1. La sept d'avril mil huit cent vingt trois (7 April 1823)
  2. Seraphin Blanchette (groom)
  3. Alexis Blanchette et Marie-Constance Mainville (parents of groom)
  4. Edesse Dionne (bride)
  5. Antoine Dionne (father of bride)
  6. Marie Marthe Morneau (deceased mother of bride)
  7. Paul Blanchette (witness and brother of groom)
  8. Antoine Dionne (witness and father of bride)
Clearly, there is considerably more detail but I have only selected the most important details to extract. Note the comment in the margin of the book to denote the 'marriage de Seraphin Blanchette avec Edesse Dionne.' The records contain so much genealogically relevant information. It does take some effort to translate, but locating the important words and phrases is the start to understanding what the record contains. They then open up more avenues of researching family relationships.

Seraphin and Marie-Edesse had the following known eight children:
  1. Seraphin (1824-1824)
  2. Marie Adele (1825-1909) married Louis Modeste BOURBEAU
  3. Victor (1827-1902) married Marie Domithilde LEFEBEVRE
  4. Joseph Seraphin (1831-1918) married Marguerite CHARPENTIER
  5. Julia S. (1832-1914) married Charles RICHARDS and Solomon HOUGH
  6. Rose de Lima Constance (1835-1835)
  7. Marguerite (1836-unknown)
  8. Louis (1838-1923) married Marie Virginia RICHARD
Only Julia and Louis left Quebec, based on my research to date. I have learned that Marie-Edesse died in 1881. I have not, after hours of reading records, found a death date for Seraphin. In the 1856 marriage record for their son Joseph Seraphin, Seraphin is noted as deceased. For now, that is my only clue.

Prowling through the amazing Drouin records has given me a very large French-Canadian branch of my family. Bonjour to you all!

The BLANCHETTEs are all paternal family members.

BLANCHETTE surname and variations in my database

(c) 2014 Sally Knudsen

Saturday, February 1, 2014

#52Ancestors (5) Rena Blanchard Riley

Rena BLANCHARD RILEY was my great-grandmother. I was only a baby when she passed away, but I feel that I know a lot about her life without ever speaking to her.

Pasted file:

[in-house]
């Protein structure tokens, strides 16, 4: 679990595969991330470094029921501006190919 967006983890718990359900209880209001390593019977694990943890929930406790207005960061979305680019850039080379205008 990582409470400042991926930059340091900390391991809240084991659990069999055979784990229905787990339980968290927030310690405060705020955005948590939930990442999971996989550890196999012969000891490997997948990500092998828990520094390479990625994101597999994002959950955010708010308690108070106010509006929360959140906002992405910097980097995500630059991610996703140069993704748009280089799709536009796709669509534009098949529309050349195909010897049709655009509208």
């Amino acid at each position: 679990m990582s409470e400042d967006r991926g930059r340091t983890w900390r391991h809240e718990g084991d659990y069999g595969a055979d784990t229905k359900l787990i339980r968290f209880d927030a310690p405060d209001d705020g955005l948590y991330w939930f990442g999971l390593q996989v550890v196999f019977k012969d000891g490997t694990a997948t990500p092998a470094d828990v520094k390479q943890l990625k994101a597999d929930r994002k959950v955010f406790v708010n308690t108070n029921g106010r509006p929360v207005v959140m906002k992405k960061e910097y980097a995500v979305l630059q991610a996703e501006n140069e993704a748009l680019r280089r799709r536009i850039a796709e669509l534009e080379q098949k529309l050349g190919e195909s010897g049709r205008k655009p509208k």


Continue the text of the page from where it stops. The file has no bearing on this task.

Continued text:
Irene Clara, as she was known formally, was baptized Clara Regina BLANCHETTE in Chippewa Falls, Chippewa County, Wisconsin. She was known as Grandma Rena to most. Some of BLANCHETTE children anglicized their name to BLANCHARD.

The untamed woods of northern Wisconsin must have been difficult in the 1880's. Living is a hand-hewn home with your father and many siblings and no mother must have been extremely difficult. Rena was born 23 February 1882. Her French-speaking immigrant parents, Louis BLANCHETTE and Mary Virginia RICHARD, wed and started their large family in Wisconsin. Shortly after the birth of their 14th child, Mary Virginia died from complications in childbirth. Rena, the 11th born, and 8th surviving child, was only six years old and motherless. Louis worked hard as a lumberman, but when the closest homestead was over a mile away, and the closest village several more, raising eight children alone was nearly impossible.

Rena was sent to Illinois to live with Louis' sister, Julia BLANCHETTE RICHARDS HOUGH and her second husband, Solomon HOUGH. Julia helped raise and shelter Louis as a teenager after they left Quebec, and now she would become a surrogate mother to his daughter as well. Julia and Solomon lived most of their lives in Saugatuck, Allegan County, Michigan, but after her children were grown, they moved to Illinois to be closer to his children in Chicago. Solomon worked as a shoemaker in Lockport, Will County, Illinois, a bustling canal town.

Rena was sent to the Hough's about 1890. In Lockport, she took music lessons and graduated high school in 1900. She lived an idyllic life with her Aunt and Uncle. In 1902, at age 20, she married John Patrick RILEY. Now that Rena was off and settled, the Hough's moved back to Michigan.

photograph of a painting of the Riley family home, circa 1900

John and Rena Riley, circa 1935

Rena and John lived in Chicago for several years, but by 1915 they were back in Lockport where they lived the rest of their lives. No strangers to large families, Rena and John had 11 children of their own: John, Andrew, Virginia, Edward, Elizabeth, Irene, Joseph, Bernice (my grandmother), James, Joan and George. They had many grandchildren and often hosted family holidays and get-togethers on the large lot surrounding their home.

Easter 1946
Rena at far right, my dad at bottom right

In every photo I have of Grandma Rena she is smiling. If the photos are evidence, she lived a very happy life. She died on 7 February 1967, just a few days shy of her 85th birthday. She is buried with Grandpa John and several unmarried children in South Lockport Cemetery (a/k/a Saint Dennis Cemetery) in Lockport, Illinois.

The circumstances of Rena's early life were hard. If not for the selfless choice of her father to send her to live with her Aunt and Uncle for those childhood years, Rena would not have met John. The Blanchette's had no other connection to Illinois, and Rena was the only one of her siblings sent there. That little window in time that grew out of a difficult beginning was the twist of fate that begat my paternal family. Ah, coincidences.

Irene 'Rena' Clara Blanchard Riley was a paternal great-grandmother

Rena's page in my database

(c) 2014 Sally Knudsen